“Some of my friends who are section leaders didn’t even get to talk to every single person in the section in breakout rooms,” Largey said. “Definitely the bond and the friendship associated through marching band is not there, and I think that’s something [the freshmen] are missing out on.”

Seniors like Largey help plan the camp session and its nightly activities. They also pass along traditions to the new members.

Largey and several of her classmates tried to recreate some of these traditions, such as different themed dress up nights, in a virtual format.

“The fun part of marching band is not in marching band,” Largey said. “The fun part is being able to become friends with your senior and junior section leaders and have these bonds, and then have someone when you go into high school that’s looking out for you.”

The new members agreed that the virtual format made forming connections more difficult.

“I didn’t really bond because there wasn’t a lot of time to talk and get to know [upperclassmen],” Micah O’Neal, a freshman, said. “It would have been different in person because we could have talked more.”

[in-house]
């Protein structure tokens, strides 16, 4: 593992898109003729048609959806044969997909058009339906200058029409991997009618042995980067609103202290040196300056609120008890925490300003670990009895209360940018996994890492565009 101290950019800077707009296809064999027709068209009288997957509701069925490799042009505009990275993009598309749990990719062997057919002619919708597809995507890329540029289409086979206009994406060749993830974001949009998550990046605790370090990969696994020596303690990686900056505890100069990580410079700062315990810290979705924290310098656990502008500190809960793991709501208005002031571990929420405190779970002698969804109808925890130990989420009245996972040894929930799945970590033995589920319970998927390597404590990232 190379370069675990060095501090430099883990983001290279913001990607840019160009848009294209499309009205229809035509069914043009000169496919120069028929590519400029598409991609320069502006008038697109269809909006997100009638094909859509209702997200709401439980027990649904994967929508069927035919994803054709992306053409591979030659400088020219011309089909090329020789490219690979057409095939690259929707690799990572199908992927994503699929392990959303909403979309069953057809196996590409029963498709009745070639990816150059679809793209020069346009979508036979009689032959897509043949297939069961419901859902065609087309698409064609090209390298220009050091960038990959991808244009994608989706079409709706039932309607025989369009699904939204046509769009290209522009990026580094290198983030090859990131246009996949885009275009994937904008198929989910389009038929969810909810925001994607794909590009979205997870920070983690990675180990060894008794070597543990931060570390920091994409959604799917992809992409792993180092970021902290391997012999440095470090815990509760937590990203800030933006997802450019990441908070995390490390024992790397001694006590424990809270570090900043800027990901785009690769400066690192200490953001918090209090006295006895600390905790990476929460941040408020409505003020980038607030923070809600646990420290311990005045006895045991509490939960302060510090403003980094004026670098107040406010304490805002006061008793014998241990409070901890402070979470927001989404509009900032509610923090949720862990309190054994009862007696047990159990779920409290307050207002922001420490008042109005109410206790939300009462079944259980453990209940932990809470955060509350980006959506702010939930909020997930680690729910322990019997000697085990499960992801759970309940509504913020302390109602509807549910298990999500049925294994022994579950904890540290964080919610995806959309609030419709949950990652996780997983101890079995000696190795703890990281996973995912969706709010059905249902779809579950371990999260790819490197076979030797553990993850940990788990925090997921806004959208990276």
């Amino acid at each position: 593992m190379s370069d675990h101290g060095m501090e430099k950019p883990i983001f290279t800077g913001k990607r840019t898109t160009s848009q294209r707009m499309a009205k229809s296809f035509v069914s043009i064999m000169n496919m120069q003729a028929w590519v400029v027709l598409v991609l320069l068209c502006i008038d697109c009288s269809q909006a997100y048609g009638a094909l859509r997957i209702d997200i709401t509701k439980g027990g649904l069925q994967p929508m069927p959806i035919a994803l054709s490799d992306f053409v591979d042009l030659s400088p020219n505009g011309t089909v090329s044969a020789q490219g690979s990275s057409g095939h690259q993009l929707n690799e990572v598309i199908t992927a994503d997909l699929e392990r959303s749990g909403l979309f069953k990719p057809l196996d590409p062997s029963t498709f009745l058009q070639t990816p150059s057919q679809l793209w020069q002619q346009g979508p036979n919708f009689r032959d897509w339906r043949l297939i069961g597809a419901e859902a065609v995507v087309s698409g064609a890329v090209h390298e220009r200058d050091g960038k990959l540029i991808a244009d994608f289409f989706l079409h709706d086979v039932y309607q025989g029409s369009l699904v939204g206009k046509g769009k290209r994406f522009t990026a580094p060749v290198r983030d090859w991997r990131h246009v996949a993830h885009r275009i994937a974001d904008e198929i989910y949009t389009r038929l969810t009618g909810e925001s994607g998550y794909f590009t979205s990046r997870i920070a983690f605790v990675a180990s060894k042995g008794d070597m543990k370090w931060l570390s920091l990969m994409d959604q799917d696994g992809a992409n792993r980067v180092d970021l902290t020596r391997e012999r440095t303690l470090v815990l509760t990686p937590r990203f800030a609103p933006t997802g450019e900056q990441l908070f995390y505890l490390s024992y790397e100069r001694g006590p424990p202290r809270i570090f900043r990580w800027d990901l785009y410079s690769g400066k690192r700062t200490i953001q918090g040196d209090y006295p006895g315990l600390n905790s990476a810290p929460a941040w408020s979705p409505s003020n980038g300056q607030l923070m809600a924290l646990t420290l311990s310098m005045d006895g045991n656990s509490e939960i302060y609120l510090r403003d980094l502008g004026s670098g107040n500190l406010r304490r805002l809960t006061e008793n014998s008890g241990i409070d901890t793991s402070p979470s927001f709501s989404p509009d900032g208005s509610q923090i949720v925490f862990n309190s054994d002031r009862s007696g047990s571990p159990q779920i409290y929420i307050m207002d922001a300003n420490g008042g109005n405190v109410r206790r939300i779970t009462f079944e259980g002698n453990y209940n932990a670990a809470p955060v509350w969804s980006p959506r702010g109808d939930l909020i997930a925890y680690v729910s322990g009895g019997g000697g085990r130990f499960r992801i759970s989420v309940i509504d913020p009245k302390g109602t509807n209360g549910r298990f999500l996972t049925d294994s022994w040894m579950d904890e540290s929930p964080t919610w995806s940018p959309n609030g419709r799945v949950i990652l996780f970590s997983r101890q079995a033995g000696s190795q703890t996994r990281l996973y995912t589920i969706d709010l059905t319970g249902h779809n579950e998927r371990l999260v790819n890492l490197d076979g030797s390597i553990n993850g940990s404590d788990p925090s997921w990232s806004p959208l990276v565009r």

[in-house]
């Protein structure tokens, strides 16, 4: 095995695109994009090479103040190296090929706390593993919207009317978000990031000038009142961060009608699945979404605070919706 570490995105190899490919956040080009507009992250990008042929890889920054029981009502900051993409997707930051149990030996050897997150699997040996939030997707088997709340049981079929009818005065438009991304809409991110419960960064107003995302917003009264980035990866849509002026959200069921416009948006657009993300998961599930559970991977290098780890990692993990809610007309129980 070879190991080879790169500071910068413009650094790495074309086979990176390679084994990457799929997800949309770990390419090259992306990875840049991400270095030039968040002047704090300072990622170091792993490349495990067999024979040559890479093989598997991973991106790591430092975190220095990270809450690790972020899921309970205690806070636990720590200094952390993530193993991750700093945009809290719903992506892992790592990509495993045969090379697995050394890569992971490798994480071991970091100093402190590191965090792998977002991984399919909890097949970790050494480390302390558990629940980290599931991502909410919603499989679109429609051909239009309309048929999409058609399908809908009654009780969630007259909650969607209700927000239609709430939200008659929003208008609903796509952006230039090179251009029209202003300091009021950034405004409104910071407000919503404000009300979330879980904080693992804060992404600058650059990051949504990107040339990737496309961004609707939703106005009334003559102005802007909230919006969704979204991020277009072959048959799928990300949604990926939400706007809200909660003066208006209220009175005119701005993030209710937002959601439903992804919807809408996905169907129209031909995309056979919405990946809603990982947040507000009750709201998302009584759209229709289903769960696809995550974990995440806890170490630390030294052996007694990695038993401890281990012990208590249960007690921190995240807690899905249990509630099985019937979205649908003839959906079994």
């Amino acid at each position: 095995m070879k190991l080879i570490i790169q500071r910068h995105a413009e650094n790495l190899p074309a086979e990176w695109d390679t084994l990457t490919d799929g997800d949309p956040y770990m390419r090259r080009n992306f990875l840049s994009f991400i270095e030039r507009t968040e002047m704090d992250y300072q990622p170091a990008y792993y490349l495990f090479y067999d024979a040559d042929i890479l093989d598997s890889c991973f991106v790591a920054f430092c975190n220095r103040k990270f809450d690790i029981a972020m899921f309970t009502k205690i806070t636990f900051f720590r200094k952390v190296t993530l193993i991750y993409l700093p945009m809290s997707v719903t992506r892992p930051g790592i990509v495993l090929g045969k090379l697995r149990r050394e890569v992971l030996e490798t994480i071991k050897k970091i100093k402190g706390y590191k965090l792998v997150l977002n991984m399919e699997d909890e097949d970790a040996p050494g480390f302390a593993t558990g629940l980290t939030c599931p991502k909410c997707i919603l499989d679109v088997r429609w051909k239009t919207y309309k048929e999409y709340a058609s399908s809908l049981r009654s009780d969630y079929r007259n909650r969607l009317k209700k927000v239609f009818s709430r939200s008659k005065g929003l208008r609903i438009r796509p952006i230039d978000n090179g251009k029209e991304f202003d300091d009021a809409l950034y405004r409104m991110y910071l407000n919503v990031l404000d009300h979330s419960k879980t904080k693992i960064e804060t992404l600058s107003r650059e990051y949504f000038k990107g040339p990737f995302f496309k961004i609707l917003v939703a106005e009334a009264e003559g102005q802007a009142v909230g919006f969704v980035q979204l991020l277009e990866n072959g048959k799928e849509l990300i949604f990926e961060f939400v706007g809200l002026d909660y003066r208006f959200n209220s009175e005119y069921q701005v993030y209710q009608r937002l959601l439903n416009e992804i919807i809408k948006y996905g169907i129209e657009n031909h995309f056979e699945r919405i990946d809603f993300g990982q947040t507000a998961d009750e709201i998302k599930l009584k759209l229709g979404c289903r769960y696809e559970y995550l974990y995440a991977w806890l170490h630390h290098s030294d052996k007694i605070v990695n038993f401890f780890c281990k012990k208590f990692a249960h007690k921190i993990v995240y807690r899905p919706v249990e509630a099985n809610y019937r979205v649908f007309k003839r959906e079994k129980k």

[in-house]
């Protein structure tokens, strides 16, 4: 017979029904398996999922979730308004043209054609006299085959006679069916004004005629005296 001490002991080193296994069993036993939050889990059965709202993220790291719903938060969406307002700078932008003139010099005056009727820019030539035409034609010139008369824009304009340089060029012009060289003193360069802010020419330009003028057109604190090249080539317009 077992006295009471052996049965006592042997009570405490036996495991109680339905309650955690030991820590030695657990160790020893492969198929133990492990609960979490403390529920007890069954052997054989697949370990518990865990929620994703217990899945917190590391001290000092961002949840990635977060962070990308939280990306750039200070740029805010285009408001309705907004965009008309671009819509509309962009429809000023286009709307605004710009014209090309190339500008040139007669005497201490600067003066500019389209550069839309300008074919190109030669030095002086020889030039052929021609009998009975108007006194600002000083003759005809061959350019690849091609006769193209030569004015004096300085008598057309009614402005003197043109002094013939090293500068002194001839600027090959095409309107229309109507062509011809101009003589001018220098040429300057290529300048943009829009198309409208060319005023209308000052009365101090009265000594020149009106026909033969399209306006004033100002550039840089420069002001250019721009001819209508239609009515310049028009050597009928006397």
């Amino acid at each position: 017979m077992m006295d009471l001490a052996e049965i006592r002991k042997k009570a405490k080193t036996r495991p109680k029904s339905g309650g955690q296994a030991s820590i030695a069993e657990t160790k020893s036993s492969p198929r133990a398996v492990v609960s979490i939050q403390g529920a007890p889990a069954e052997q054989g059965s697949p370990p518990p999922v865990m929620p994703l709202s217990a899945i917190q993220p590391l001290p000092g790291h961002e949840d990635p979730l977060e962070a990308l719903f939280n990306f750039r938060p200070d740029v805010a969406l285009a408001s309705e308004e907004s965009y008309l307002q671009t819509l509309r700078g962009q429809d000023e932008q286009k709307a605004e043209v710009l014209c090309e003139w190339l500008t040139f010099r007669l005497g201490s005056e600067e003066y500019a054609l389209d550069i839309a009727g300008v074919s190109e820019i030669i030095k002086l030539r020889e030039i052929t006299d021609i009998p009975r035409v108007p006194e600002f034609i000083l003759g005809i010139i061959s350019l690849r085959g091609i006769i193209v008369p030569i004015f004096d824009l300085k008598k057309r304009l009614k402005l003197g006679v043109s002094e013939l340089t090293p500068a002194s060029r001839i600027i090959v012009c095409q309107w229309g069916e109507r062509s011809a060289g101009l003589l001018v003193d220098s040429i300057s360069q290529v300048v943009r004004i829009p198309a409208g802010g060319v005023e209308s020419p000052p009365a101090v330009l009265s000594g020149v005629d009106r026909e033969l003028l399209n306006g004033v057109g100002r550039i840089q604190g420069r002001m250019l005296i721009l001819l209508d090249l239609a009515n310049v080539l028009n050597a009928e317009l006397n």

After the virtual camp, students continued to practice individually for in-person sectionals, which were scheduled for the week of August 17. Larzelere planned to distance students 15 feet apart on the football field with only one section of instruments at a time to adhere to social distancing guidelines.

But, the cancelation of all fall activities two days before the planned sectionals made virtual performances the only option.

Springtime Opportunity?

The marching band may get the opportunity to perform this school year. The Michigan High School Athletic Association (MHSAA) announced on August 14 that football would take place in Spring 2021.

In the meantime, marching band will continue to be the first unit of the band curriculum at ELHS.

Larzelere will still teach the curriculum as if the band was meeting in person, using class time for learning music and the halftime show routine.

“This experience will be very different for all of us but I am determined to provide a music education for all students,” Larzelere said in an email.

Marching band members will miss the rehearsals, games, two tournaments, and one invitational that keeps things busy and provides consistency.

“I think marching band is a big part of everyone in the band, especially in the fall,” Largey said. “I know I schedule my weeks around marching band and I kind of pace myself like Friday game, okay, I gotta get all my homework done before Friday.”

Larzelere and Largey are cautiously hopeful that if football returns in the spring the band will be able to perform and engage in some of its traditions.

“We’re going to hope and do some of the senior traditions in the spring when we’re back in person. I hope there will be some sort of senior things, just not right now,” Largey said.